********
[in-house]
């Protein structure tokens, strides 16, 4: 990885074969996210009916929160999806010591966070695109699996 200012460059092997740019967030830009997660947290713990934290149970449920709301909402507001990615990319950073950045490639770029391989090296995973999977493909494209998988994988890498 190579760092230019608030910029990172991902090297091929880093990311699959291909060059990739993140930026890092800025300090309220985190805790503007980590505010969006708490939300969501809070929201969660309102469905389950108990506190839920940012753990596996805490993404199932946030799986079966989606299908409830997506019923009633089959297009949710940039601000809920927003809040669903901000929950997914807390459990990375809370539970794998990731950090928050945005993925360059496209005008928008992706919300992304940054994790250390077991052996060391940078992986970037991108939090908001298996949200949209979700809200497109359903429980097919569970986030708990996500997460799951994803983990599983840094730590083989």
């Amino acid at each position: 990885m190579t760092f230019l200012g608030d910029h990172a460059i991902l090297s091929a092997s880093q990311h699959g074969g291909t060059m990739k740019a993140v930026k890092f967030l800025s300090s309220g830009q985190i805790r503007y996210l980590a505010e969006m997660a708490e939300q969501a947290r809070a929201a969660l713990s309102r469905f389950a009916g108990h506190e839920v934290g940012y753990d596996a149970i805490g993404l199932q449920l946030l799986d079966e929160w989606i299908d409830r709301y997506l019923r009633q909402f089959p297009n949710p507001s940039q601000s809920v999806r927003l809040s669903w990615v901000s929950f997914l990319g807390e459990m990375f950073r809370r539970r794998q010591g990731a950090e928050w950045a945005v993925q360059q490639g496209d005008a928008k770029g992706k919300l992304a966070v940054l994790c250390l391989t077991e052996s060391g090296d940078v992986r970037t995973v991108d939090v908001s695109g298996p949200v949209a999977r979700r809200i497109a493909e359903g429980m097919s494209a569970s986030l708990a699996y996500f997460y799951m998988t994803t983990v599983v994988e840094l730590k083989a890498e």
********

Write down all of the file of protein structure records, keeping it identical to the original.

[in-house]
């Protein structure tokens, strides 16, 4: 990885074969996210009916929160999806010591966070695109699996 200012460059092997740019967030830009997660947290713990934290149970449920709301909402507001990615990319950073950045490639770029391989090296995973999977493909494209998988994988890498 190579760092230019608030910029990172991902090297091929880093990311699959291909060059990739993140930026890092800025300090309220985190805790503007980590505010969006708490939300969501809070929201969660309102469905389950108990506190839920940012753990596996805490993404199932946030799986079966989606299908409830997506019923009633089959297009949710940039601000809920927003809040669903901000929950997914807390459990990375809370539970794998990731950090928050945005993925360059496209005008928008992706919300992304940054994790250390077991052996060391940078992986970037991108939090908001298996949200949209979700809200497109359903429980097919569970986030708990996500997460799951994803983990599983840094730590083989």
């Amino acid at each position: 990885m190579t760092f230019l200012g608030d910029h990172a460059i991902l090297s091929a092997s880093q990311h699959g074969g291909t060059m990739k740019a993140v930026k890092f967030l800025s300090s309220g830009q985190i805790r503007y996210l980590a505010e969006m997660a708490e939300q969501a947290r809070a929201a969660l713990s309102r469905f389950a009916g108990h506190e839920v934290g940012y753990d596996a149970i805490g993404l199932q449920l946030l799986d079966e929160w989606i299908d409830r709301y997506l019923r009633q909402f089959p297009n949710p507001s940039q601000s809920v999806r927003l809040s669903w990615v901000s929950f997914l990319g807390e459990m990375f950073r809370r539970r794998q010591g990731a950090e928050w950045a945005v993925q360059q490639g496209d005008a928008k770029g992706k919300l992304a966070v940054l994790c250390l391989t077991e052996s060391g090296d940078v992986r970037t995973v991108d939090v908001s695109g298996p949200v949209a999977r979700r809200i497109a493909e359903g429980m097919s494209a569970s986030l708990a699996y996500f997460y799951m998988t994803t983990v599983v994988e840094l730590k083989a890498e």